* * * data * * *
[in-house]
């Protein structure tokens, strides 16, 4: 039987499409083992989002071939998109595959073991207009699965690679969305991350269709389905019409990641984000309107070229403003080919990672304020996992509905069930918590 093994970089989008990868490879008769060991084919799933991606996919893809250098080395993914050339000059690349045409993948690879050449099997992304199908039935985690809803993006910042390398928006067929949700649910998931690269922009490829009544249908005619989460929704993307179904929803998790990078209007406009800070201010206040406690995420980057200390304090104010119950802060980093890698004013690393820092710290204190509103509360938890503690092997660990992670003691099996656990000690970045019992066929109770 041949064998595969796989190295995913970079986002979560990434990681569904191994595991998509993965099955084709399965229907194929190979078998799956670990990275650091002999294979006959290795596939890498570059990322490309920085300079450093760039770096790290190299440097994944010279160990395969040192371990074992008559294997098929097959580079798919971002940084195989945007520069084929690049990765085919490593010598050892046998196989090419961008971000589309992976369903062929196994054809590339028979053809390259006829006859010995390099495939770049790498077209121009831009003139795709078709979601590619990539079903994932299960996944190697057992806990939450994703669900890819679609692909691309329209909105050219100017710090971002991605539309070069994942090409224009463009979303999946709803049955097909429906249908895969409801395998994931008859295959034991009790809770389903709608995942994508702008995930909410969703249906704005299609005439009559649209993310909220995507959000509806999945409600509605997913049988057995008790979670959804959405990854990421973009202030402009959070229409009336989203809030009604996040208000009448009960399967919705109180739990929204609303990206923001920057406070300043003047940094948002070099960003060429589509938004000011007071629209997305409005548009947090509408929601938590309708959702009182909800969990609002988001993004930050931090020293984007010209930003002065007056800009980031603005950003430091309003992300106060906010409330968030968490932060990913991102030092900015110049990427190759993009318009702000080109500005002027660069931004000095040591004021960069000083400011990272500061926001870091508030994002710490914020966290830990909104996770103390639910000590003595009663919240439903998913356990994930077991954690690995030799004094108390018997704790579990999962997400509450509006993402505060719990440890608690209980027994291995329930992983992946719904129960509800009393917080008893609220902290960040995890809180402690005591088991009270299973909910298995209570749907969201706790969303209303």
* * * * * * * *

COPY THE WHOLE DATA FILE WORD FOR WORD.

[in-house]
């Protein structure tokens, strides 16, 4: 039987499409083992989002071939998109595959073991207009699965690679969305991350269709389905019409990641984000309107070229403003080919990672304020996992509905069930918590 093994970089989008990868490879008769060991084919799933991606996919893809250098080395993914050339000059690349045409993948690879050449099997992304199908039935985690809803993006910042390398928006067929949700649910998931690269922009490829009544249908005619989460929704993307179904929803998790990078209007406009800070201010206040406690995420980057200390304090104010119950802060980093890698004013690393820092710290204190509103509360938890503690092997660990992670003691099996656990000690970045019992066929109770 041949064998595969796989190295995913970079986002979560990434990681569904191994595991998509993965099955084709399965229907194929190979078998799956670990990275650091002999294979006959290795596939890498570059990322490309920085300079450093760039770096790290190299440097994944010279160990395969040192371990074992008559294997098929097959580079798919971002940084195989945007520069084929690049990765085919490593010598050892046998196989090419961008971000589309992976369903062929196994054809590339028979053809390259006829006859010995390099495939770049790498077209121009831009003139795709078709979601590619990539079903994932299960996944190697057992806990939450994703669900890819679609692909691309329209909105050219100017710090971002991605539309070069994942090409224009463009979303999946709803049955097909429906249908895969409801395998994931008859295959034991009790809770389903709608995942994508702008995930909410969703249906704005299609005439009559649209993310909220995507959000509806999945409600509605997913049988057995008790979670959804959405990854990421973009202030402009959070229409009336989203809030009604996040208000009448009960399967919705109180739990929204609303990206923001920057406070300043003047940094948002070099960003060429589509938004000011007071629209997305409005548009947090509408929601938590309708959702009182909800969990609002988001993004930050931090020293984007010209930003002065007056800009980031603005950003430091309003992300106060906010409330968030968490932060990913991102030092900015110049990427190759993009318009702000080109500005002027660069931004000095040591004021960069000083400011990272500061926001870091508030994002710490914020966290830990909104996770103390639910000590003595009663919240439903998913356990994930077991954690690995030799004094108390018997704790579990999962997400509450509006993402505060719990440890608690209980027994291995329930992983992946719904129960509800009393917080008893609220902290960040995890809180402690005591088991009270299973909910298995209570749907969201706790969303209303």